April 5, 2018 marks a dark day for the Polyvore community: a fashion platform SSENSE acquired the social-commerce website Polyvore and Polyvore was shut down immediately. Users received no prior notice or warning, so when opening the Polyvore.com website, they hit a wall as their browser redirected them to ssense.com instead.
Ssense promised users to download their created content by visiting website account-update.polyvore.com, but this option will be opened only for another 30 days, until May 10, 2018.
By visiting the aforementioned website and logging in, you will be directed to the site’s data tool which enables to download your sets:
When clicking on the button “Request download”, all you’ll see is a notification saying your request has been received. All you can then do is wait and hope you’ll get your work back.
However, a number of people have already said the download links don’t work or don’t actually consist of all the work people had saved in their Polyvore accounts.
Not only are Polyvore fans furious for having years of their work disappeared overnight, as Polyvore was a community-based site, people are upset as they now have no means of contacting their Polyvore friends. Since SSENSE didn’t give users any warning, no one had a chance to take their connections outside the platform and so people stumbled upon an extremely unpleasant surprise when trying to enter Polyvore.com website.
Up until now, I only thought companies this awful existed in comic books and James Bond movies. It’s so upsetting to learn I was wrong.
What irritates people the most, is the fact that SSENSE and Polyvore have really nothing in common except both being related to fashion. While Polyvore was a place of inspiration, SSENSE is essentially an online store that sells high-end designer products which are completely out of budget for many consumers. Among SSENSE’s range, you can find 85€ Balenciaga black socks or designer boots costing over $1000. Those are the products someone might find when trying to visit Polyvore.com but ending up on SSENSE’s website instead.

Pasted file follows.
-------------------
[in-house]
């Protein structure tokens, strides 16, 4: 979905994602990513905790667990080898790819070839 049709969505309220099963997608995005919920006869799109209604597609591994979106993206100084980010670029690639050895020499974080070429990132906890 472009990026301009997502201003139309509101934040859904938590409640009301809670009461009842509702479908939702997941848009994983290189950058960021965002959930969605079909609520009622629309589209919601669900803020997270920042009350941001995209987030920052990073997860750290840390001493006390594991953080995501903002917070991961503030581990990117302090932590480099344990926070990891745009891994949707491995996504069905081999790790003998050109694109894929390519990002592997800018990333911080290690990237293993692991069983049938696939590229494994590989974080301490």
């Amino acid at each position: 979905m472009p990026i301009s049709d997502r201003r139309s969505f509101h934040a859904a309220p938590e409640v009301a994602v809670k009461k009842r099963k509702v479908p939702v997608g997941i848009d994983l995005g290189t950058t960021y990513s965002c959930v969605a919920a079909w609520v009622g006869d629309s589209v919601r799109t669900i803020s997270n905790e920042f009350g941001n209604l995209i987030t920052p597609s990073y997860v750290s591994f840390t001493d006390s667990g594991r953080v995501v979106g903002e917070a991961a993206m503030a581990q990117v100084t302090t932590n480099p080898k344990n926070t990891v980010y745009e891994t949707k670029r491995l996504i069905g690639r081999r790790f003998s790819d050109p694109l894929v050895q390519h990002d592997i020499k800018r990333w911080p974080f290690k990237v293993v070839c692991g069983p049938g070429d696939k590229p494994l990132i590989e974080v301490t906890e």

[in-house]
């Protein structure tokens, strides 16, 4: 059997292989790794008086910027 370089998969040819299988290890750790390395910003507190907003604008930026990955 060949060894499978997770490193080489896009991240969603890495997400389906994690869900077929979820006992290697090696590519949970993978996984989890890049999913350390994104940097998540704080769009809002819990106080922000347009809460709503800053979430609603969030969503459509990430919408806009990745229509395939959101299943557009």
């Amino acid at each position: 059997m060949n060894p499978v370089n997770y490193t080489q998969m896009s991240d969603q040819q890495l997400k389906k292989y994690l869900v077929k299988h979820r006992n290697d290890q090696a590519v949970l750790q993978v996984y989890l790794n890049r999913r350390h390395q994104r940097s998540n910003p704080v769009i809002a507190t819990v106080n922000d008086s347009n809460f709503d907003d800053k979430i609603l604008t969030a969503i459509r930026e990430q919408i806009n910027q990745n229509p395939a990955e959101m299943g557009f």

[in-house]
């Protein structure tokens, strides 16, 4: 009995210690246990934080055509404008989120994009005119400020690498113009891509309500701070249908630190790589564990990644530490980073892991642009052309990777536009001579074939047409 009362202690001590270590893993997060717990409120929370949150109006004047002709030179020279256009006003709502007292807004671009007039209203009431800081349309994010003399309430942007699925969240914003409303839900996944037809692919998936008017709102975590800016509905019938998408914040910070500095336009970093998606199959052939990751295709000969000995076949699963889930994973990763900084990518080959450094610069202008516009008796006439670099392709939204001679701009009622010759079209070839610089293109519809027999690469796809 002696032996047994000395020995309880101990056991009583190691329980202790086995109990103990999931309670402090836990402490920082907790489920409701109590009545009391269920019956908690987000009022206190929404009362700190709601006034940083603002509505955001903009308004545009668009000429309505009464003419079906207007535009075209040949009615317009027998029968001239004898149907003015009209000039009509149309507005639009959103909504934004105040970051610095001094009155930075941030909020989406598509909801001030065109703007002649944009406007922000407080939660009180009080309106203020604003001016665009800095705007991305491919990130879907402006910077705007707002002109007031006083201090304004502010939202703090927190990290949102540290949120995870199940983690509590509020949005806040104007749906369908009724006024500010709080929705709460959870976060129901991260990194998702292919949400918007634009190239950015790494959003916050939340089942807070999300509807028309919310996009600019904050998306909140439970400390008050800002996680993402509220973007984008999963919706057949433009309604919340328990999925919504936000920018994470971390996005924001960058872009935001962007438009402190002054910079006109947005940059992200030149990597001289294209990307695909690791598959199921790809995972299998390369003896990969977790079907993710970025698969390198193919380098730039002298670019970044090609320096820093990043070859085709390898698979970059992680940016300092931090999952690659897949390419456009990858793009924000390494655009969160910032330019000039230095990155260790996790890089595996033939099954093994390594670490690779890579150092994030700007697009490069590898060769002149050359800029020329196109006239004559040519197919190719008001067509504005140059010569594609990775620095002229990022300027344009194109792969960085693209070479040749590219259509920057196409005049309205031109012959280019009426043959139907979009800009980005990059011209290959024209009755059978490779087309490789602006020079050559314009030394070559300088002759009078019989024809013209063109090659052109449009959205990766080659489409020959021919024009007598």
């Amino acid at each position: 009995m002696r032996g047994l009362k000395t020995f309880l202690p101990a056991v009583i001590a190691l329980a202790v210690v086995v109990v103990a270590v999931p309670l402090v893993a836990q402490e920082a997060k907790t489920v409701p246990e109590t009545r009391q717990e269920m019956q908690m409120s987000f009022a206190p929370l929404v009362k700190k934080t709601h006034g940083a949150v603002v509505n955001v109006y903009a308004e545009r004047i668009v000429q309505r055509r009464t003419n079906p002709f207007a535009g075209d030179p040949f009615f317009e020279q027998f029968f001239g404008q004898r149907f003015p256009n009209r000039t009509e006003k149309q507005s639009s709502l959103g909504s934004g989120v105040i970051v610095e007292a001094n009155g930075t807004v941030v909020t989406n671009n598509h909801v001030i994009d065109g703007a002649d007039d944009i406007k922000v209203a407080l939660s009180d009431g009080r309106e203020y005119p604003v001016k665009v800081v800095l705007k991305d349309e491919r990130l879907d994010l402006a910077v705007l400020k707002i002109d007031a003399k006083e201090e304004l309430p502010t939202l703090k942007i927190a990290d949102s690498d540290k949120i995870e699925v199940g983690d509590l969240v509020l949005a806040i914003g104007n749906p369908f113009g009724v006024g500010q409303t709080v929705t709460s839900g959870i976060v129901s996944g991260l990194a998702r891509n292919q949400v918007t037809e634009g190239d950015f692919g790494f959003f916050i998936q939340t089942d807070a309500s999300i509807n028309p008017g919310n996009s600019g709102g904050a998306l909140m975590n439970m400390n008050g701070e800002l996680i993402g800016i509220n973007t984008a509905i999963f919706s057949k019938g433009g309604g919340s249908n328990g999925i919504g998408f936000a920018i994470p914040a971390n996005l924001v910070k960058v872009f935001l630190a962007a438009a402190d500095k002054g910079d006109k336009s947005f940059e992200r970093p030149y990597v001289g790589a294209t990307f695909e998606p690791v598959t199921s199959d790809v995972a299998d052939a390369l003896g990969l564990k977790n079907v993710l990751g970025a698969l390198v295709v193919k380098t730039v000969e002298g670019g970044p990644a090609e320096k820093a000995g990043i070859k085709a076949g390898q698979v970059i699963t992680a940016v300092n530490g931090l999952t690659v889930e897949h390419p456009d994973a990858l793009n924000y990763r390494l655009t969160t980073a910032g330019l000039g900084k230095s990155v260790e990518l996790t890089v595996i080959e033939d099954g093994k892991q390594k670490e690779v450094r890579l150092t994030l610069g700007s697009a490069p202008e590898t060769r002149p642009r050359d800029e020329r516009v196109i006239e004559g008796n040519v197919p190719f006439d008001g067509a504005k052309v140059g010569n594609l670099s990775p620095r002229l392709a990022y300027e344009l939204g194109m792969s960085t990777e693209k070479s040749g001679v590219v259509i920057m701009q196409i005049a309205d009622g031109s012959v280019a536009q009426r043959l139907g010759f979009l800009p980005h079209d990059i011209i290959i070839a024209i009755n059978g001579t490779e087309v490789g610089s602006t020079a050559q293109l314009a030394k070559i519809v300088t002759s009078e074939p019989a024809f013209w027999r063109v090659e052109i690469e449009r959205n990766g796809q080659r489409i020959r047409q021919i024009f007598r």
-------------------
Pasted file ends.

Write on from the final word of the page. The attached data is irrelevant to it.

As one Trustpilot commenter wrote: ” “SSENSE” is an immaturely and sloppily handled business, and is an example of corporate greed and consumerism at it’s worst. Up until now, I only thought companies this awful existed in comic books and James Bond movies. It’s so upsetting to learn I was wrong.”
This sudden deal has left fans baffled, but it hides some other concerns as well. By giving no warning, SSENSE took over users’ intellectual property and has potentially caused lost business for many users who used Polyvore to create sets for business-related reasons.
Beyond losing years of work or connections with Polyvore community, users worry about their data now being shared with SSENSE. As you can see from the screenshot above, you can choose to opt out from your Polyvore data being shared with SSENSE but clearly, not all users will find the place to do it. As another Trustpilot commenter said: “I’m worried about the data they do have on me and how they handle it since it appears they are just a data monger.”
According to a press release published on CNBC, SSENSE has an average of 53 million monthly page views. As for Polyvore’s user numbers, the fashion community had around 20 million active users in 2016. All of these users now have to either opt out from their data being shared or they will most likely start receiving SSENSE-related information in their inboxes.
Besides the acquisition causing outrage among fans and clearly also leading to massive media coverage, SSENSE can now enjoy other perks Polyvore had to offer. Because Polyvore’s domain now directs to ssense.com, all the referring domains related to Polyvore are now essentially linking to Ssense.
According to the data in a marketing analytics tool Ahrefs, the domain ssense.com experienced a sudden spike in their referring domains: as of April 10, their domain had more than 20 000 domains pointing to their site, while on April 5, it was a little over 10 000 domains.
Though this doesn’t seem to be a significant aspect, it means the domain ssense.com is now remarkably stronger which can mean ssense.com will now appear higher in search engine ranking results. And of course, ranking high in search results means more business for SSENSE.
To compare ssense.com domain’s growth with a normal domain, here’s Ahrefs data about Loft.com:
Polyvore users have already created a petition at Change.org, in the hopes of getting Polyvore back. The petition “Bring Back Polyvore” has already received over 12 000 signatures. As many are hoping, it might not be too late to save Polyvore and show SSENSE how their behavior really didn’t make any sense.